Bogue Neil M.

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Bogue
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Neil M.
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  • Article
    The air-launched autonomous micro observer
    (American Meteorological Society, 2022-04-01) Jayne, Steven R. ; Owens, W. Brechner ; Robbins, Pelle E. ; Ekholm, Alexander K. ; Bogue, Neil M. ; Sanabia, Elizabeth
    The Air-Launched Autonomous Micro Observer (ALAMO) is a versatile profiling float that can be launched from an aircraft to make temperature and salinity observations of the upper ocean for over a year with high temporal sampling. Similar in dimensions and weight to an airborne expendable bathythermograph (AXBT), but with the same capability as Argo profiling floats, ALAMOs can be deployed from an A-sized (sonobuoy) launch tube, the stern ramp of a cargo plane, or the door of a small aircraft. Unlike an AXBT, however, the ALAMO float directly measures pressure, can incorporate additional sensors, and is capable of performing hundreds of ocean profiles compared to the single temperature profile provided by an AXBT. Upon deployment, the float parachutes to the ocean, releases the air-deployment package, and immediately begins profiling. Ocean profile data along with position and engineering information are transmitted via the Iridium satellite network, automatically processed, and then distributed by the Global Telecommunications System for use by the operational forecasting community. The ALAMO profiling mission can be modified using the two-way Iridium communications to change the profiling frequency and depth. Example observations are included to demonstrate the ALAMO’s utility.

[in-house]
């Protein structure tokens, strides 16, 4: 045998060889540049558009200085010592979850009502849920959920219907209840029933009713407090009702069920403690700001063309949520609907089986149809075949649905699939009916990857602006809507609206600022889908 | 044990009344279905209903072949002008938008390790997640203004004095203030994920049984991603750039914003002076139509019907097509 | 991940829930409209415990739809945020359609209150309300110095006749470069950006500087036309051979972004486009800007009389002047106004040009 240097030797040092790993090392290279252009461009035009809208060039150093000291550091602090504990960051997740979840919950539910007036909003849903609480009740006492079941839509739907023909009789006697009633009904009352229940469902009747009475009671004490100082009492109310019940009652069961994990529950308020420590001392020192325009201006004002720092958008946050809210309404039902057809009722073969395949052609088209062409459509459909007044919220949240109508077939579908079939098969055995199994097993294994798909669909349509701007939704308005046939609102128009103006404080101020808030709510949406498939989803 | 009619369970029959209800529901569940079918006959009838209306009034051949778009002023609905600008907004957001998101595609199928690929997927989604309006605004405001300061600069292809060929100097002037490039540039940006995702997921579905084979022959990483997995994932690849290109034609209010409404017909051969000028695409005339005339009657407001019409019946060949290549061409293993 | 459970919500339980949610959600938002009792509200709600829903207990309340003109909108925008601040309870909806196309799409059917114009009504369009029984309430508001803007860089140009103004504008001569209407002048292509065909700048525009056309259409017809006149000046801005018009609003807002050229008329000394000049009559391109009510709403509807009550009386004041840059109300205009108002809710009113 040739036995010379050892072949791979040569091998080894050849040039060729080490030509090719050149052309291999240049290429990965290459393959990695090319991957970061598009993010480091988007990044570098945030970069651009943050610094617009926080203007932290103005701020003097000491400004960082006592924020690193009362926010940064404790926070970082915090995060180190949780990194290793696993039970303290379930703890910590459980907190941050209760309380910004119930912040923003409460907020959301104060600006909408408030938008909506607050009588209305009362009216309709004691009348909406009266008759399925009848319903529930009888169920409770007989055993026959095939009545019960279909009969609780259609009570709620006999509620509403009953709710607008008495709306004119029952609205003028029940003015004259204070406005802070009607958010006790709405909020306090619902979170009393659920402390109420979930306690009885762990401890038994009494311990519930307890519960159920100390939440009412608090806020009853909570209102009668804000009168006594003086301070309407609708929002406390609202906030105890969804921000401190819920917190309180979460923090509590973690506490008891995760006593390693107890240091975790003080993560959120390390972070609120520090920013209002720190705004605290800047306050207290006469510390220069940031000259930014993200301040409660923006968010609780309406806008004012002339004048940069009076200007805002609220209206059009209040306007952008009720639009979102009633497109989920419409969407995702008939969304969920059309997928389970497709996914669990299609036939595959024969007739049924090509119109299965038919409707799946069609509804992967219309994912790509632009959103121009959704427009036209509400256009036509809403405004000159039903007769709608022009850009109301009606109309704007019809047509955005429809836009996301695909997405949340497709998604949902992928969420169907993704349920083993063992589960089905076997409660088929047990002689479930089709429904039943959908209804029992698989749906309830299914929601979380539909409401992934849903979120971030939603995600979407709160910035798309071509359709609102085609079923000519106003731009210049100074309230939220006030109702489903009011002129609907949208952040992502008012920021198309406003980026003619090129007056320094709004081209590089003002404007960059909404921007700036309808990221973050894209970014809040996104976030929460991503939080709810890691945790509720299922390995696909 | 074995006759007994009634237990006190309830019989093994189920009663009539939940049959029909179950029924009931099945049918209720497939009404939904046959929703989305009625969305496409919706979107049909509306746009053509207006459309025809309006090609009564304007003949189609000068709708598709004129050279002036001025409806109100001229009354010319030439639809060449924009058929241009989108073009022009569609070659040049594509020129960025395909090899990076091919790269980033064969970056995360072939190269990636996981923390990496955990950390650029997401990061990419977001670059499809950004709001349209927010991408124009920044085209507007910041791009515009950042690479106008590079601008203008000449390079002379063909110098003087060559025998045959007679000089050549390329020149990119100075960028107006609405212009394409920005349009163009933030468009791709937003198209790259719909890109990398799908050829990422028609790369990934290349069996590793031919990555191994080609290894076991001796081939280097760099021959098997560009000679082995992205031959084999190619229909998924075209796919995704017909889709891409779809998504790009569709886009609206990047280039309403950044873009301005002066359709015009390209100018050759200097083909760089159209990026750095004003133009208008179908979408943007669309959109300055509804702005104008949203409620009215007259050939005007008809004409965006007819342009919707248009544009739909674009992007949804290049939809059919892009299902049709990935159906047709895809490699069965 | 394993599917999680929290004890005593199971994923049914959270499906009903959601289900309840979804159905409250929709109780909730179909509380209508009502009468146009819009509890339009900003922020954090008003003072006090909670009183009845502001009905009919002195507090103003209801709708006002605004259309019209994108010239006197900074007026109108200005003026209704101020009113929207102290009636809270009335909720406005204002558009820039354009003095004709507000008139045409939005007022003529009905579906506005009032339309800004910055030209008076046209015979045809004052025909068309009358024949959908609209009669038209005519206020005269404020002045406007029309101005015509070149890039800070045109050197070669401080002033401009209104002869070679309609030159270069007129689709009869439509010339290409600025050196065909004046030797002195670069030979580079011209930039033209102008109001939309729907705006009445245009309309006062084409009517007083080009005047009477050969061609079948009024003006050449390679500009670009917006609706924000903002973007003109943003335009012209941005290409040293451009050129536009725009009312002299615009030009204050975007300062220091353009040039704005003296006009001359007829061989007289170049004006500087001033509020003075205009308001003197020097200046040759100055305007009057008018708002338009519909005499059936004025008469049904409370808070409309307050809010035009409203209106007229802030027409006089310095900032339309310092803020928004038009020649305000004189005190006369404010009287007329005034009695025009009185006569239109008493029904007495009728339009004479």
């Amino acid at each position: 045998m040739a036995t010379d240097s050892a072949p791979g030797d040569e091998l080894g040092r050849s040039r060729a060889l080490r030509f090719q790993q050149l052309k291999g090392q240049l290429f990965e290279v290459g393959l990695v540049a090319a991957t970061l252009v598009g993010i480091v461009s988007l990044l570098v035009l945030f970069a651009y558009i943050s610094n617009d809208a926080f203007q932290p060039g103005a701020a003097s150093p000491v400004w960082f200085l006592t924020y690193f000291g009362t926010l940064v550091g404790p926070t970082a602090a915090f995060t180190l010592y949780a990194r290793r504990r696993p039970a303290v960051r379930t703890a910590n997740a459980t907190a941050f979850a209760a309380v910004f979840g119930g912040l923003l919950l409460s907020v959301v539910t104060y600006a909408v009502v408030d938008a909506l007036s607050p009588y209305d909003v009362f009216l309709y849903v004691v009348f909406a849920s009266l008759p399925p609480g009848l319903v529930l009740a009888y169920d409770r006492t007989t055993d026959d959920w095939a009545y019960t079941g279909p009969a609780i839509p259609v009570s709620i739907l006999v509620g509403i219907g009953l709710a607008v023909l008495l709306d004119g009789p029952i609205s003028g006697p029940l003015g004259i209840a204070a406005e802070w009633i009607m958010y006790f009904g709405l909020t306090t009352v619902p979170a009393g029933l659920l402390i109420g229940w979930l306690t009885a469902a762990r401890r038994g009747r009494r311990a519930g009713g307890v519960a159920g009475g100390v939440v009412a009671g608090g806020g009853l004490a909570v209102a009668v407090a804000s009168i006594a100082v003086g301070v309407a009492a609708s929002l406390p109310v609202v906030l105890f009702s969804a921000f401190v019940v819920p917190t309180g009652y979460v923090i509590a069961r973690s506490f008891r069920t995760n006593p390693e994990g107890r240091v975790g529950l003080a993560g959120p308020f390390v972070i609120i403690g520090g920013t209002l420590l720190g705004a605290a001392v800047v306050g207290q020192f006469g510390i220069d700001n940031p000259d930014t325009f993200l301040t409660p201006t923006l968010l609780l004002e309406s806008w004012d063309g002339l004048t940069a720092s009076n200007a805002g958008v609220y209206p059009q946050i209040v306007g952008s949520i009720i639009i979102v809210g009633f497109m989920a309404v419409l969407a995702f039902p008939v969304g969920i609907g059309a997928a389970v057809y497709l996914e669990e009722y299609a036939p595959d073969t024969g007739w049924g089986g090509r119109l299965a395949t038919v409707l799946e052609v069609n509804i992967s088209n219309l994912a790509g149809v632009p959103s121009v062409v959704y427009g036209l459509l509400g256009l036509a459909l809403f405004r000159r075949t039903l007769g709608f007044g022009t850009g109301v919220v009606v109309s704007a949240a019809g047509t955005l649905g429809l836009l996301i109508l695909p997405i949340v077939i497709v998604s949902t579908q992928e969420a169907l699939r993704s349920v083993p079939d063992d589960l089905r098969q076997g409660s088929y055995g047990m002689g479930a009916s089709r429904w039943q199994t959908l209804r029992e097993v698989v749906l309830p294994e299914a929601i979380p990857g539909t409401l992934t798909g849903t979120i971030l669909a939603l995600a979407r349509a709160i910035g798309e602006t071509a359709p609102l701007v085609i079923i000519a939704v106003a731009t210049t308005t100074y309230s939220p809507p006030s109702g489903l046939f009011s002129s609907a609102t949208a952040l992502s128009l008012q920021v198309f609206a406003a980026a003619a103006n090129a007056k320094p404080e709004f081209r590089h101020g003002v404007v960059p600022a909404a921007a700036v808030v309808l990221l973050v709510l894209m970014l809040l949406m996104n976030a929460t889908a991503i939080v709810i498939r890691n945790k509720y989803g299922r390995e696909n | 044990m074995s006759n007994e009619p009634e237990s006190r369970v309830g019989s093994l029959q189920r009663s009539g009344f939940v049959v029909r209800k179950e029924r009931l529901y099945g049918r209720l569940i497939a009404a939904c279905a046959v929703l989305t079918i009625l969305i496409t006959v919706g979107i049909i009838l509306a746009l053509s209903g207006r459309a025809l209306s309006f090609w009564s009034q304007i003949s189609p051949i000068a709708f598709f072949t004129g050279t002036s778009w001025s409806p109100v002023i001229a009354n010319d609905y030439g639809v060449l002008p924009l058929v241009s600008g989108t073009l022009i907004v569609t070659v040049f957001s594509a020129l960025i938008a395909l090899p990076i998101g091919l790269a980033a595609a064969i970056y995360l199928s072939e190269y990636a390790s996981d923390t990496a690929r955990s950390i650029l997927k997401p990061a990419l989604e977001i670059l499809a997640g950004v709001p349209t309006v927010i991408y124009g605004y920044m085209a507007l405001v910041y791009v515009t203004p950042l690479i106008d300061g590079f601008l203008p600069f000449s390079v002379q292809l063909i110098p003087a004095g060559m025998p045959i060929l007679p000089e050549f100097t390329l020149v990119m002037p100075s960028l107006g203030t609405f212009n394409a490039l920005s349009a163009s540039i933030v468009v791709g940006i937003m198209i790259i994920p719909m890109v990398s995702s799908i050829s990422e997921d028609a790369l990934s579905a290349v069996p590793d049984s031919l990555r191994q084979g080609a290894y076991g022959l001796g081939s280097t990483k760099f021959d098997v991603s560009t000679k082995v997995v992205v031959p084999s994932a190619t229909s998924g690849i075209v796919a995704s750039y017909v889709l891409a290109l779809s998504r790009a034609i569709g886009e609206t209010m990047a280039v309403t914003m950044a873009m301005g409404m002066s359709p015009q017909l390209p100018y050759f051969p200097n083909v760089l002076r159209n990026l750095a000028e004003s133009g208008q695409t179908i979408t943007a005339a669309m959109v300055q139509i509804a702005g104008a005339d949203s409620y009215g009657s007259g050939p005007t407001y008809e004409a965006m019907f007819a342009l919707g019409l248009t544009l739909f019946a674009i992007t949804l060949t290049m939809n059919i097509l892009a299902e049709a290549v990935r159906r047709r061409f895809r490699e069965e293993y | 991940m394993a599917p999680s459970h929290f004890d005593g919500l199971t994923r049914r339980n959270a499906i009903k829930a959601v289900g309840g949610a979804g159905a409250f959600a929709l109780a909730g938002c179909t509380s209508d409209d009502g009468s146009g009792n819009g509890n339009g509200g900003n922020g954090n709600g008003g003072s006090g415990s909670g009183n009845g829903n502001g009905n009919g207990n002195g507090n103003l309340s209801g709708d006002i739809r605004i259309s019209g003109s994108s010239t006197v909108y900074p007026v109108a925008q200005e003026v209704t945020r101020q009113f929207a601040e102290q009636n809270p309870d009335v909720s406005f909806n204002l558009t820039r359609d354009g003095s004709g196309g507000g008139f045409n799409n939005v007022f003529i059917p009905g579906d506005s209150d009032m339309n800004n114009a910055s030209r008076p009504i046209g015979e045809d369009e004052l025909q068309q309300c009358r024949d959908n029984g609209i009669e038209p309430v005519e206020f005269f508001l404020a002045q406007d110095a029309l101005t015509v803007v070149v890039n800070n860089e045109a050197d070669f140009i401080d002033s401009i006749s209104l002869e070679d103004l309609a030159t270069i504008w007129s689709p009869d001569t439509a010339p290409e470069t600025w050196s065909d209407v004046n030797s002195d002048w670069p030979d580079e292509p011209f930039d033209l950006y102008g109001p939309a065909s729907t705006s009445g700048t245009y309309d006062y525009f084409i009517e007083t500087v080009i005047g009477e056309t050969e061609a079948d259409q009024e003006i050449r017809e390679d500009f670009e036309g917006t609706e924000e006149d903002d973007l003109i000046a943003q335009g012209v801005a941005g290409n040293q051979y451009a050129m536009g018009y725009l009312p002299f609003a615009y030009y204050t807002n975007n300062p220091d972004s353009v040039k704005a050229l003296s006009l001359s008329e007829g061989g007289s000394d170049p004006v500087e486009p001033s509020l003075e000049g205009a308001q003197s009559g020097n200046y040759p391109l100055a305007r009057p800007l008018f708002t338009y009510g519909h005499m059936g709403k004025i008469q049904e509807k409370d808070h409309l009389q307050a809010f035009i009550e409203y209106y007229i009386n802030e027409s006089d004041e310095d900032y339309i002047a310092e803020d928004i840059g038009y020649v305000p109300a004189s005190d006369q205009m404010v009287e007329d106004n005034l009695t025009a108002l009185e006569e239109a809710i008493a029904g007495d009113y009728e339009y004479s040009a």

• Article
    Air-deployable profiling floats
    (Oceanography Society, 2017-06) Jayne, Steven R. ; Bogue, Neil M.
    We describe the development of a small profiling float, the ALAMO (Air-Launched Autonomous Micro-Observer), that observes upper-ocean structure over a year. These floats can be launched from any aircraft equipped with an “A-sized” launch tube, or from the door of any other aircraft. Profiling floats have found wide use in the oceanographic community, from their original design in the World Ocean Circulation Experiment (Davis et al., 1992) to their current widespread usage in the Argo program (Riser et al., 2016). The utility of profiling floats derives from their relative affordability and their autonomous nature once deployed. The ALAMO float works on the same principles as the ALACE (Autonomous Lagrangian Circulation Explorer) profiling float designed by Davis et al. (1992), which developed into the SOLO (Sounding Oceanographic Lagrangian Observer) profiling floats used in the Argo program today (Davis et al., 2001). The ALAMO float represents a natural progression of those earlier designs.
  • Technical Report
    TOGA COARE mooring deployment, mooring check-out and mooring recovery cruises : R/V Wecoma 7 October-1 November 1992, R/V Le Noriot 2 December-15 December 1992, R/V Wecoma 27 February-11 March 1993
    (Woods Hole Oceanographic Institution, 1993-05) Plueddemann, Albert J. ; Trask, Richard P. ; Ostrom, William M. ; Weller, Robert A. ; Way, Bryan S. ; Anderson, Steven P. ; Bogue, Neil M. ; Shilingford, J. ; Hill, S.
    The Tropical Ocean - Global Atmosphere Coupled Ocean - Atmosphere Response Experiment (TOGA COARE) was conceived in order to improve understanding of the principal processes responsible for coupling of the ocean and atmosphere in the western Pacific warm pool region. Field work for TOGA COARE was concentrated in an Intensive Flux Array (IFA) and included a variety of atmospheric and oceanic platforms. The Upper Ocean Processes Group (UOPG) was involved in TOGA COARE through the preparation, deployment, and recovery of a heavily instrumented surface mooring for the observation of air-sea fluxes and oceanic temperature, salinity, and currents in the upper 300 m. The mooring was deployed at 1°,45.27'S, 155°,59.73'E on 21 October 1992 in 1744 m of water. An instrument check-out cruise was undertaken in December of 1992 in order to evaluate the meteorological systems on the buoy. The mooring was recovered on 4 March 1993. This report describes mooring deployment operations, the instrument check-out cruise, and the mooring recovery. UOPG personnel also assisted with the deployment and recovery of five other moorings as a part of the COARE IFA and these operations are discussed.